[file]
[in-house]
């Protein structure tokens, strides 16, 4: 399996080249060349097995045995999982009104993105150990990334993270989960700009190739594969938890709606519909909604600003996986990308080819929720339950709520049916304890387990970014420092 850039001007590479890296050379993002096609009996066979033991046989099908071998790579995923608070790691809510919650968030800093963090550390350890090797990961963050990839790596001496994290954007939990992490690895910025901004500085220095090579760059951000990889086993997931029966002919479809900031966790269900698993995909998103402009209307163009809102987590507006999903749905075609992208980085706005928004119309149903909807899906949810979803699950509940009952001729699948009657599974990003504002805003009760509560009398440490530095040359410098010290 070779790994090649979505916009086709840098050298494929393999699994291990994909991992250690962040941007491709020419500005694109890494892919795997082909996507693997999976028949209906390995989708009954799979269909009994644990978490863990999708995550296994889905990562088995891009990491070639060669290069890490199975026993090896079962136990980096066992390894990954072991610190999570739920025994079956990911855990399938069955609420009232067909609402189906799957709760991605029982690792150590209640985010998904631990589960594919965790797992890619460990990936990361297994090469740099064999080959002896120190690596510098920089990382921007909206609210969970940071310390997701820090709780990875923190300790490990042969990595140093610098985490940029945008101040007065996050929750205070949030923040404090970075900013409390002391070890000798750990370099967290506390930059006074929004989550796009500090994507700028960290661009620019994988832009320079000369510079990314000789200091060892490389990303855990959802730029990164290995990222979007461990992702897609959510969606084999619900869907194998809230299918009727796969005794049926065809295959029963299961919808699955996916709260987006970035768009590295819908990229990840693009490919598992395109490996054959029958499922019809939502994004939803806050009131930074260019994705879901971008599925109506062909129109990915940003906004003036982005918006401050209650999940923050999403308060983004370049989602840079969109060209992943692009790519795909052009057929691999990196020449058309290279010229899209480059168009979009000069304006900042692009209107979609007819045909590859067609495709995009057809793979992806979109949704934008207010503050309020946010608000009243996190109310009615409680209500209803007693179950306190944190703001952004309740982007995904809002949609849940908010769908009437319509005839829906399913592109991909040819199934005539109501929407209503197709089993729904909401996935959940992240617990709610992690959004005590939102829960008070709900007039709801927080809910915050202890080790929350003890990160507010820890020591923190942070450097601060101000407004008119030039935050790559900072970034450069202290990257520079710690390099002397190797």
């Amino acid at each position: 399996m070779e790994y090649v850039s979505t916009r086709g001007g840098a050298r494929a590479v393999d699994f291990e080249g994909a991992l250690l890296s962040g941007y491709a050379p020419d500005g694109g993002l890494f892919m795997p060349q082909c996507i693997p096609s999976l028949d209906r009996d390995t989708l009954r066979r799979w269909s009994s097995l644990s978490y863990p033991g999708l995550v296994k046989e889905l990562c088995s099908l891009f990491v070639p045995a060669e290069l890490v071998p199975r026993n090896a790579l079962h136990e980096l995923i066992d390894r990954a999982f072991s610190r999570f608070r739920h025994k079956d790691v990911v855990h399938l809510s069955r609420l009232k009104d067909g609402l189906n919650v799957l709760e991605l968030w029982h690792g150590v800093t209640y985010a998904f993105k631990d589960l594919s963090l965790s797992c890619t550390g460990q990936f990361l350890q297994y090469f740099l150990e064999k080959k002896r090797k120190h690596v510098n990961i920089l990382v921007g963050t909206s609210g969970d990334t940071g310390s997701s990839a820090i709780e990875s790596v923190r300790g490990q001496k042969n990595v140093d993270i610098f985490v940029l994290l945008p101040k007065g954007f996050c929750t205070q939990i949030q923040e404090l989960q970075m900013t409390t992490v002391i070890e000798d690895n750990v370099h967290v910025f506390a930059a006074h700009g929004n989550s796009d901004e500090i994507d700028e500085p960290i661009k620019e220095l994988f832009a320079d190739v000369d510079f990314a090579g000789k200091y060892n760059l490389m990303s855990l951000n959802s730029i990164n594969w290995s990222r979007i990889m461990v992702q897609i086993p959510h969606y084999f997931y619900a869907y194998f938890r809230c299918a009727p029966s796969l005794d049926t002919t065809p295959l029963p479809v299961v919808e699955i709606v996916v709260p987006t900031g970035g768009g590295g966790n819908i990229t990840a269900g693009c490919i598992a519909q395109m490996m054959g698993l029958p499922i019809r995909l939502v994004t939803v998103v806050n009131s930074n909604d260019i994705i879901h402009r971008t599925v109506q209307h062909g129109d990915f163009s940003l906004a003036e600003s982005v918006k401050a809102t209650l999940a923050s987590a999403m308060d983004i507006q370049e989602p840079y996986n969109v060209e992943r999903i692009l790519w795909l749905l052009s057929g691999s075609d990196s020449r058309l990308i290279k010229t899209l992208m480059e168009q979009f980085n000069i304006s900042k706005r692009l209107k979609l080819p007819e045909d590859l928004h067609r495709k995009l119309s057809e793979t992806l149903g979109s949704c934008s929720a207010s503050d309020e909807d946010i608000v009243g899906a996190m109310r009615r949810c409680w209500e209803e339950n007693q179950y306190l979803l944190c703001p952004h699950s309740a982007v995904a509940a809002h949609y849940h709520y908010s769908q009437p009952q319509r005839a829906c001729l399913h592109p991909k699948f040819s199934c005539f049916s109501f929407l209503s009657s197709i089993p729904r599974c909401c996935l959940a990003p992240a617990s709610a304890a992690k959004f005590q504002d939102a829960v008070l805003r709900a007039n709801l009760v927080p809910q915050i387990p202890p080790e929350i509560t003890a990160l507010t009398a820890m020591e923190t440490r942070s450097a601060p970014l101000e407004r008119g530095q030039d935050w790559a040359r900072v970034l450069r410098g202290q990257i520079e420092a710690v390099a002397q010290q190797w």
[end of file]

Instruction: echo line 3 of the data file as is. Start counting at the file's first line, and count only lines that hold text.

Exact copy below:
């Amino acid at each position: 399996m070779e790994y090649v850039s979505t916009r086709g001007g840098a050298r494929a590479v393999d699994f291990e080249g994909a991992l250690l890296s962040g941007y491709a050379p020419d500005g694109g993002l890494f892919m795997p060349q082909c996507i693997p096609s999976l028949d209906r009996d390995t989708l009954r066979r799979w269909s009994s097995l644990s978490y863990p033991g999708l995550v296994k046989e889905l990562c088995s099908l891009f990491v070639p045995a060669e290069l890490v071998p199975r026993n090896a790579l079962h136990e980096l995923i066992d390894r990954a999982f072991s610190r999570f608070r739920h025994k079956d790691v990911v855990h399938l809510s069955r609420l009232k009104d067909g609402l189906n919650v799957l709760e991605l968030w029982h690792g150590v800093t209640y985010a998904f993105k631990d589960l594919s963090l965790s797992c890619t550390g460990q990936f990361l350890q297994y090469f740099l150990e064999k080959k002896r090797k120190h690596v510098n990961i920089l990382v921007g963050t909206s609210g969970d990334t940071g310390s997701s990839a820090i709780e990875s790596v923190r300790g490990q001496k042969n990595v140093d993270i610098f985490v940029l994290l945008p101040k007065g954007f996050c929750t205070q939990i949030q923040e404090l989960q970075m900013t409390t992490v002391i070890e000798d690895n750990v370099h967290v910025f506390a930059a006074h700009g929004n989550s796009d901004e500090i994507d700028e500085p960290i661009k620019e220095l994988f832009a320079d190739v000369d510079f990314a090579g000789k200091y060892n760059l490389m990303s855990l951000n959802s730029i990164n594969w290995s990222r979007i990889m461990v992702q897609i086993p959510h969606y084999f997931y619900a869907y194998f938890r809230c299918a009727p029966s796969l005794d049926t002919t065809p295959l029963p479809v299961v919808e699955i709606v996916v709260p987006t900031g970035g768009g590295g966790n819908i990229t990840a269900g693009c490919i598992a519909q395109m490996m054959g698993l029958p499922i019809r995909l939502v994004t939803v998103v806050n009131s930074n909604d260019i994705i879901h402009r971008t599925v109506q209307h062909g129109d990915f163009s940003l906004a003036e600003s982005v918006k401050a809102t209650l999940a923050s987590a999403m308060d983004i507006q370049e989602p840079y996986n969109v060209e992943r999903i692009l790519w795909l749905l052009s057929g691999s075609d990196s020449r058309l990308i290279k010229t899209l992208m480059e168009q979009f980085n000069i304006s900042k706005r692009l209107k979609l080819p007819e045909d590859l928004h067609r495709k995009l119309s057809e793979t992806l149903g979109s949704c934008s929720a207010s503050d309020e909807d946010i608000v009243g899906a996190m109310r009615r949810c409680w209500e209803e339950n007693q179950y306190l979803l944190c703001p952004h699950s309740a982007v995904a509940a809002h949609y849940h709520y908010s769908q009437p009952q319509r005839a829906c001729l399913h592109p991909k699948f040819s199934c005539f049916s109501f929407l209503s009657s197709i089993p729904r599974c909401c996935l959940a990003p992240a617990s709610a304890a992690k959004f005590q504002d939102a829960v008070l805003r709900a007039n709801l009760v927080p809910q915050i387990p202890p080790e929350i509560t003890a990160l507010t009398a820890m020591e923190t440490r942070s450097a601060p970014l101000e407004r008119g530095q030039d935050w790559a040359r900072v970034l450069r410098g202290q990257i520079e420092a710690v390099a002397q010290q190797w």